|Left to Right: Jason Rebello, Janek Gwizdala
Photo Credit: Cat Munro
Janek Gwizdala Band ft. Jason Rebello
(Pizza Express, 12 November 2012. LJF. Review by Rob Mallows)
Janek Gwizdala’s Fodera bass has two extra frets (26 instead of the usual 24) and a cut-away body. More notes, more possibilities. He squeezes every ounce of musical juice from his instrument, and if that requires an extra fret or two, or an effects board with more pedals than a cathedral organ, then so be it.
Gwizdala stretches the potential of the electric bass as both a rhythm instrument and as melodic lead. His finger-playing style is intense and fast. Always on the front foot, head down bobbing intensely, and spurred on by a Pizza Express audience which had filled the place to the gunwales, he drives himself and his band hard.
Pedals and sequencers gives Gwizdala a rich palette of sounds and the opportunity to harmonise his bass (sometimes two or three riffs at once) and accompany himself with some fantastic scatting, building a fantastic sound that for all the electronic pyrotechnics is fundamentally about great rhythm and tone, particulalrly on Bethany, dedicated to his wife. Gwizdala was clearly stoked at playing alongside Jason Rebellowho is now back on the jazz scene playing piano in the endlessly creative way that gave him wunderkind renown in the early nineties. Gwizdala, informed the audience that he had told his classical piano teacher after hearing Rebello’s first album as a kid: “I wanna play like that!”
With powerhouse drummer Louie Palmer laying down the groove and sax player Duncan Eagles guesting (“I’m honoured”, the Londoner told me afterwards), the band made a lot out of very simple musical building blocks. For example, a descending chord sequence with a single note riff on the piano evolved into a monster tour de force of invention, intensity and energy.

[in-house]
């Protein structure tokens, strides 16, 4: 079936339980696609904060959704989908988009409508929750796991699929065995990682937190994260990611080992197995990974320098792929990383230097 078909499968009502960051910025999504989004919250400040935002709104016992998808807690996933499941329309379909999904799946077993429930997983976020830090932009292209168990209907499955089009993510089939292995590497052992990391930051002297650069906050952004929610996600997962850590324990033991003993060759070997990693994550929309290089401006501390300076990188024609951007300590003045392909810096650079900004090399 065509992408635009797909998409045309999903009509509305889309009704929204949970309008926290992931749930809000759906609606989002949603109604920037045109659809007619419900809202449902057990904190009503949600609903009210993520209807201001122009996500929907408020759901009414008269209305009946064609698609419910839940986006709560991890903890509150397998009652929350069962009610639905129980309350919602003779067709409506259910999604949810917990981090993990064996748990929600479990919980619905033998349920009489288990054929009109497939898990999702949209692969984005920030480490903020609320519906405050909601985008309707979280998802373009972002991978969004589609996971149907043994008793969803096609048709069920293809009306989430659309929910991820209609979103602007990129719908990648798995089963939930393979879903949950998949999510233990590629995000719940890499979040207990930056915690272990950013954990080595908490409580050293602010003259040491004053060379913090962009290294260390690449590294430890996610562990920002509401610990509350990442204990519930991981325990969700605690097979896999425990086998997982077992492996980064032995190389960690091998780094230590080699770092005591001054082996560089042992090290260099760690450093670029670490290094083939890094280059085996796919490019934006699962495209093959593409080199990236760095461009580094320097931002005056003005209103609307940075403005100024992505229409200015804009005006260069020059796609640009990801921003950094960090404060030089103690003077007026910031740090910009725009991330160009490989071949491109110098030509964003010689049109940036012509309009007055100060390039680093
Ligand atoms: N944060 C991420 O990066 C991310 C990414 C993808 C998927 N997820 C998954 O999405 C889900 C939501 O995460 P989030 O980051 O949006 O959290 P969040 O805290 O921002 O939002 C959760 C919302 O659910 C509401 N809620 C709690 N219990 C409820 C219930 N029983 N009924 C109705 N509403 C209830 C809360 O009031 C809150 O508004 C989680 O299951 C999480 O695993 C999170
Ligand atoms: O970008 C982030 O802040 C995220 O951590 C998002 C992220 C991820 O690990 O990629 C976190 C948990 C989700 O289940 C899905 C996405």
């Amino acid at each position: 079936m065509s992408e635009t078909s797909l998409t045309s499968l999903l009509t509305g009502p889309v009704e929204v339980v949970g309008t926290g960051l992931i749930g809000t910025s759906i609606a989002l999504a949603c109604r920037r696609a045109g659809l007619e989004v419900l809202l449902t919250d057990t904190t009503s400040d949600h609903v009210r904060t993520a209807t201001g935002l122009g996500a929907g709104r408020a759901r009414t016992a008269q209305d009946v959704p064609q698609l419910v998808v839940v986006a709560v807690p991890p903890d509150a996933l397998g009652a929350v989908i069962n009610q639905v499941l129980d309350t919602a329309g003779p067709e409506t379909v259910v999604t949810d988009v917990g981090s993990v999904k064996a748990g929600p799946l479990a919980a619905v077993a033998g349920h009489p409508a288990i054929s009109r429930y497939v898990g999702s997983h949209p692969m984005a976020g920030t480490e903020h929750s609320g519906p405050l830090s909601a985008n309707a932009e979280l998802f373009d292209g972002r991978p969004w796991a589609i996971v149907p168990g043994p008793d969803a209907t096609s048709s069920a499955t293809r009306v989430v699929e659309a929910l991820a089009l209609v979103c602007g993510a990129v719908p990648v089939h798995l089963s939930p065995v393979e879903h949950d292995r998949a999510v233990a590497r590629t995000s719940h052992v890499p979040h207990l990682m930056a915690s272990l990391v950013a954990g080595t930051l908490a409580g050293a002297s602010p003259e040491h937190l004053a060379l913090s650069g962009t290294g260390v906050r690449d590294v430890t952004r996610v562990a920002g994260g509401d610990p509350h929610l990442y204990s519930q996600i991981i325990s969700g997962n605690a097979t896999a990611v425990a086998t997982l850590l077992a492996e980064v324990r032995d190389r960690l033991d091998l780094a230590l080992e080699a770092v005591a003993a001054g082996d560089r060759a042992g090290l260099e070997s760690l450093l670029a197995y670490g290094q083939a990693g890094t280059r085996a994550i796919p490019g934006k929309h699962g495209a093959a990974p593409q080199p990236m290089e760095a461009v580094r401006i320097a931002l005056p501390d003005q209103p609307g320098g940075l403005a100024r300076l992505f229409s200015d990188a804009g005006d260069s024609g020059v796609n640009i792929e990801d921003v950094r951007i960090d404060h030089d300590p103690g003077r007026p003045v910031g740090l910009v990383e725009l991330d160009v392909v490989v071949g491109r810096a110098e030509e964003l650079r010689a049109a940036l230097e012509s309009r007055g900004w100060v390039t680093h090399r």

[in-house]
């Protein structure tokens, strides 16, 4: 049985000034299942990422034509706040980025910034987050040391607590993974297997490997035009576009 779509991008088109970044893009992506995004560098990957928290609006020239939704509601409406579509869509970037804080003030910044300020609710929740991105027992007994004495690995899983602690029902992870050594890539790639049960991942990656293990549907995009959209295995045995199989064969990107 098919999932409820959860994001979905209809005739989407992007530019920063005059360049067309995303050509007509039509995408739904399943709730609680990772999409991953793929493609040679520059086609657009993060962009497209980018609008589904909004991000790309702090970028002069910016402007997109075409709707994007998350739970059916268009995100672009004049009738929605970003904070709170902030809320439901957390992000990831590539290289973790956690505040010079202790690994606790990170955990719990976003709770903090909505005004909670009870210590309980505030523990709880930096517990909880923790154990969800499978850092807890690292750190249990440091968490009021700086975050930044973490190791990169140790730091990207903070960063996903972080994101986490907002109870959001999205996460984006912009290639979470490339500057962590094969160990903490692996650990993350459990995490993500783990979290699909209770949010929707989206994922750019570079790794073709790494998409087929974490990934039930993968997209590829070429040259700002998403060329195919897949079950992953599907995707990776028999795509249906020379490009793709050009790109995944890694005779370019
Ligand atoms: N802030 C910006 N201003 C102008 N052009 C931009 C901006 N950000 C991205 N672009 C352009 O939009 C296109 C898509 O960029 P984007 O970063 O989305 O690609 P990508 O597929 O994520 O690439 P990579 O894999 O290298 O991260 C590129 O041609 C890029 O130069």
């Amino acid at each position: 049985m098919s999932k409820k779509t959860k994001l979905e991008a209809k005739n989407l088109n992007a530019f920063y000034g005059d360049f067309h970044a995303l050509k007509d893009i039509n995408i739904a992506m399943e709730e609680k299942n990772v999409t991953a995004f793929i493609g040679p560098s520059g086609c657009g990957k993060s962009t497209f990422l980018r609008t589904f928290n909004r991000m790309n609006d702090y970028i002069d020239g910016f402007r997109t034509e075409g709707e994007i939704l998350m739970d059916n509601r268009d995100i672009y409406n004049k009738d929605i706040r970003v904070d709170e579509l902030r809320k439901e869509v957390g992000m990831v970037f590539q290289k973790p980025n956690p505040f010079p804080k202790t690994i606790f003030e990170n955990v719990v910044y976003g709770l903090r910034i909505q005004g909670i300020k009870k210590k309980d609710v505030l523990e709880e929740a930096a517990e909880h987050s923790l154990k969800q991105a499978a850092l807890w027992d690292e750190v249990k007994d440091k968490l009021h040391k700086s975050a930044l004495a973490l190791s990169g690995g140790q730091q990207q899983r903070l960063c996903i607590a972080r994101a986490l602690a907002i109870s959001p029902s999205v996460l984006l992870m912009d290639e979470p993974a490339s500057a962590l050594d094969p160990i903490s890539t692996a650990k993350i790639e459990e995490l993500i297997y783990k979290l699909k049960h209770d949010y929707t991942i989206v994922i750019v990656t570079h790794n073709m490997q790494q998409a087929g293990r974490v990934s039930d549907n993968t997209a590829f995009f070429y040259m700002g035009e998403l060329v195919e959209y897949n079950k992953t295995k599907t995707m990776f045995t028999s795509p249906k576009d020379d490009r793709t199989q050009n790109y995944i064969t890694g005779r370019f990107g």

Much of the music was new: a tribute to Peter Erskine, “Erskoman,” opened the show, and African rhythms and sax reverb over a blues-y chord sequence were the hallmarks of a new tune Kinshasa.
Duncan Eagles was having a busy night. In the first half he presented his own band Partikel. Eric Ford’s drumming was pacey and he eschewed power for a more spare approach with plenty of moments of near-silence (interrupted only by the clinking of cutlery) and space for bassist Max Luthert to build lines of increasing intensity based on very simple motifs. Indeed, he rarely went down the path of a conventional walking bass line, choosing to find beauty in restraint and simplicity. The standout track was an arrangement of Body and Soul.
Partikel ‘s collaboration has developed over time into real trust between the band members, giving them the confidence to leave gaps in the sound and room for invention. The intensity of playing in front of such a demanding crowd, Eagles told me, gave them the impetus to get it right straight from the off – which they did. The band is looking to continue touring and considering the addition of electronica to their sound in future.
Judging by this gig, contemporary jazz is in rude health.